Release Reviews: Coach's Challenge: Avon Gale

Coach's Challenge (Scoring Chances #5)
Avon Gale
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Released June 26, 2017
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It’s been decades since blackmail forced Troy Callahan to retire from playing professional hockey, and he’s built a successful career behind the bench. When he’s offered the opportunity to coach the Asheville Ravens—the most hated team in the ECHL—he’s convinced that his no-nonsense attitude is just what the team needs to put their focus back on hockey. But Troy is disheartened when he finds out the Ravens have signed Shane North, a player known for his aggression—especially when Shane’s rough good looks have Troy thinking inappropriate thoughts about a player, even if he’s set to retire at the end of the season.

Shane’s career in the majors never quite took off. Wanting to quit on his own terms, Shane agrees to a one-year contract with the Ravens and finds himself playing for a coach who thinks he’s an aging goon, and with a team that doesn’t trust him, Troy, or each other. Despite his determination not to get involved, Shane unwillingly becomes part of the team… and is just as unwillingly drawn to the gruff, out-and-proud coach. As the Ravens struggle to build a new identity, Shane and Troy succumb to the passion that might cost them everything. 

When it comes to fun and quick reads, right now my favorite series that’s still in progress is Avon Gale’s Scoring Chances. Coach’s Challenge is the fifth book in this double-minor-league hockey series, and it largely fits the same style and quality that fans of the series have come to expect. But even though I liked this one enough to rate it 4 stars, in comparison to the first four books in the series, this one left me wanting.

As has been the pattern so far in the series—two books in Jacksonville and two books in Spartanburg—the action switches to a new city, Asheville, North Carolina. Up to now, the Ravens have been the most hated team in the ECHL because their playing style goes beyond aggressive into the realm of bullying, injurious, and particularly homophobic. As an out-and-proud gay man and former NHL player whose career was ended by the same man he has now replaced, the new head coach, Troy Callahan, is hoping to change that. Shane North is another new addition to the team, one that Troy is not thrilled about because Shane’s reputation for aggression on the ice won’t make Troy’s job of changing the Ravens’ image any easier. Of course, his attraction to the man won’t either. For his entire career, Shane has been dogged for not living up to the potential everyone saw in him when he was signed for his rookie season. Now well into his thirties, Shane wants to end his career on his terms, but doing that while playing on a team that has had its sense of team beaten out of them as much as the Ravens’ has makes that impossible. Before long, he finds himself being involved with the team… and its head coach.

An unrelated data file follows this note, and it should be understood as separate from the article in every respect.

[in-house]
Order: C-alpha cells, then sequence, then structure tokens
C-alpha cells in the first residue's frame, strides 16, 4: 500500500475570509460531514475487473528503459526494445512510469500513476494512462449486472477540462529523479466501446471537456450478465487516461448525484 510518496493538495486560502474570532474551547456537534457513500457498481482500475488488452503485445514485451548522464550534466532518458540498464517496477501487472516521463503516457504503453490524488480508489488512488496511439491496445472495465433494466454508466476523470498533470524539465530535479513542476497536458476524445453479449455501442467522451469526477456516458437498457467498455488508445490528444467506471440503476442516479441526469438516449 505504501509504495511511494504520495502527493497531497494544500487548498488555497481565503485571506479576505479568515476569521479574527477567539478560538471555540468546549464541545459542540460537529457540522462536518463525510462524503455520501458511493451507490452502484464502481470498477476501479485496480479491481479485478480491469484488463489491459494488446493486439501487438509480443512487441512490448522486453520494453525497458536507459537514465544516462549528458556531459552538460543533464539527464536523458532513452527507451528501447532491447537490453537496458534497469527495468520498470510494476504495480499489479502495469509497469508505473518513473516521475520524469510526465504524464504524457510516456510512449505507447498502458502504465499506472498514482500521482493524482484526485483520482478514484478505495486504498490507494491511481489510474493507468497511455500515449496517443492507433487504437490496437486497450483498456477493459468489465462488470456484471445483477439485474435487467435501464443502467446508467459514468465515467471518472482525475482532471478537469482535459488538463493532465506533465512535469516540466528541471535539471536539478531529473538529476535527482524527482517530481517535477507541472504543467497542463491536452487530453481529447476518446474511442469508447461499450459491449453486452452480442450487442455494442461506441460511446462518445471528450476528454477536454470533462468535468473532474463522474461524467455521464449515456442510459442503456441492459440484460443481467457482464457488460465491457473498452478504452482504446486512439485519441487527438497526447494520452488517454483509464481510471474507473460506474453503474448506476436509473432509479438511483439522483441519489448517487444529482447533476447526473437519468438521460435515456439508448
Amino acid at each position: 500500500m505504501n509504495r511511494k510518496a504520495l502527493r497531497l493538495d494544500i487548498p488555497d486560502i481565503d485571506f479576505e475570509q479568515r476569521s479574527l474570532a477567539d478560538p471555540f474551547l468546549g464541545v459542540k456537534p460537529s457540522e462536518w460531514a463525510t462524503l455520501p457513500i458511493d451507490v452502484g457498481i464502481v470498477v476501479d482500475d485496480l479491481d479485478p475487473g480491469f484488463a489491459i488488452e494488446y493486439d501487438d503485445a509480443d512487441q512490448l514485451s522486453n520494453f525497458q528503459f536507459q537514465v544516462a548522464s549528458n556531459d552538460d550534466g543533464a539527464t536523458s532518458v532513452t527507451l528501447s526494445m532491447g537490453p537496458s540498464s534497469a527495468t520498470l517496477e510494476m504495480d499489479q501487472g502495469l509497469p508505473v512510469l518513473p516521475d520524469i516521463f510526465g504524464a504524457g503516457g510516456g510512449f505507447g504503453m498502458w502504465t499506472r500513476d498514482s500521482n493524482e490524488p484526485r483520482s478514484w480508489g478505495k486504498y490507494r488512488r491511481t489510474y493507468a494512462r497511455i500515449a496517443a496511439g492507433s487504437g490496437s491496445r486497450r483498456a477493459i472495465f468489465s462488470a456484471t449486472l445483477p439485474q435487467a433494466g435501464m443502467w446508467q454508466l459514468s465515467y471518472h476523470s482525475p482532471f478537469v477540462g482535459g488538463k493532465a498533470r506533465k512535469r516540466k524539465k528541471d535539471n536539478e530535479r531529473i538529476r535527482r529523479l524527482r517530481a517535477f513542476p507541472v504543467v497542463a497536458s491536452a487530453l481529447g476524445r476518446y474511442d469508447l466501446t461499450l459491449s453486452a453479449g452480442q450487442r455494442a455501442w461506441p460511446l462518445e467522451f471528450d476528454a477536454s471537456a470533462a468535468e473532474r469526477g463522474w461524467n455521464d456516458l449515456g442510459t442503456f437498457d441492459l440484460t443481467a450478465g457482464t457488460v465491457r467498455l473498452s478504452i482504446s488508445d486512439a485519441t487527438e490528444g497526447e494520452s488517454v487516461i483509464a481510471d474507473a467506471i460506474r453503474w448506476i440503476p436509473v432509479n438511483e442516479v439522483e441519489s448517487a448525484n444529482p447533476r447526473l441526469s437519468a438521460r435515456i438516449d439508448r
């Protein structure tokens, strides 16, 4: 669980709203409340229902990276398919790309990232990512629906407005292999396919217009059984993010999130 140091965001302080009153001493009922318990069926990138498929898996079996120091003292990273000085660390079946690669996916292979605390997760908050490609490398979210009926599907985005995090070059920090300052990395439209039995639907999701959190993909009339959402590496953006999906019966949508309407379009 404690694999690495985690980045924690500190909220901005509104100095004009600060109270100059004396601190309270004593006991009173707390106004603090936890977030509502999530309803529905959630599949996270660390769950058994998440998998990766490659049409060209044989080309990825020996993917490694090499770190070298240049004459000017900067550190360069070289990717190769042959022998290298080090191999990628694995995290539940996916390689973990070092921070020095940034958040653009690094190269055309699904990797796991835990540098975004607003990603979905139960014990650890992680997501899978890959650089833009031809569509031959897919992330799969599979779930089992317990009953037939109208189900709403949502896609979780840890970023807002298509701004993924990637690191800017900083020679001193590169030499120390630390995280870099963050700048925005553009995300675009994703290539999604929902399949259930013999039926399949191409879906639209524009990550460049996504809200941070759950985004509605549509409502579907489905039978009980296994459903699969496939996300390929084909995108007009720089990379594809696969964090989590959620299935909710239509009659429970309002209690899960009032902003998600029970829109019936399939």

There is plenty to like about Coach’s Challenge for fans of the series. As with the previous titles in the series, the plot is uncomplicated and unencumbered by unnecessary drama, the characters are easy to like though not particularly deeply developed, and the writing befits the setting in that it’s simple and full of good banter and hockey talk. This last point, in particular, is one of my favorite parts of the series. There were plenty of times where I would find myself smiling and shaking my head while thinking that hockey players are SO weird, I love it! Put all of this together, and it’s a story that reads easily and quickly.

The relationship between Troy and Shane is also easy to like, mainly for fans of dirty-talking guys. The forbidden nature of their relationship adds to this as well. With Shane in his midthirties and Troy well into his forties, they’re both mature adults who understand that hooking up has to potential to create many problems for them, but they acknowledge it and do it anyway. It also means that the ultimate problem they have is fairly predictable because this is, after all, a forbidden romance. Like the other books in the series, though, this conflict’s resolution is satisfactory even if it is clearly on the easy side for the simple reason that the author’s universe is a bit ahead of our own in its accepting of homosexuality, particularly in professional sports. While this isn’t a problem for me as a reader, it’s worth noting because it does perhaps straddle the line of modern realism just a touch.

The only real issue I had with Coach’s Challenge is that the romantic development felt weaker than the other books in the series because the transition between Troy and Shane hooking up and their having feelings for one another felt less like a build than a mutual realization that what they were doing wasn’t just fucking anymore. While it doesn’t fit in with either of their personalities to express deep feelings to each other, it shouldn’t prevent the narrative from showing the reader that their feelings are growing all along the way. There is some of this after the book’s midpoint but not enough to get me over the hump of believing that their eventual love for one another came mostly from sexual compatibility rather than them developing the deep emotional connection on which love should be based. 

Don’t get me wrong, the sexy times in this story are some of the hottest I’ve read this year. I’m not kidding. Hot. As. Fuck. And I wouldn’t want the author to change them at all. But having the sex threaten to set your tablet aflame isn’t a valid excuse to skimp on developing the relationship arc so as to prevent me from having the idea that the number one reason a couple is perfect for each other is that they’re fucking hot together in bed. To me, that’s what erotica is for. This is romance. And unfortunately, I needed more romance here in order to get the great feels out of this story that I was missing. I got good feels from it, but can you blame me for wanting the great ones too?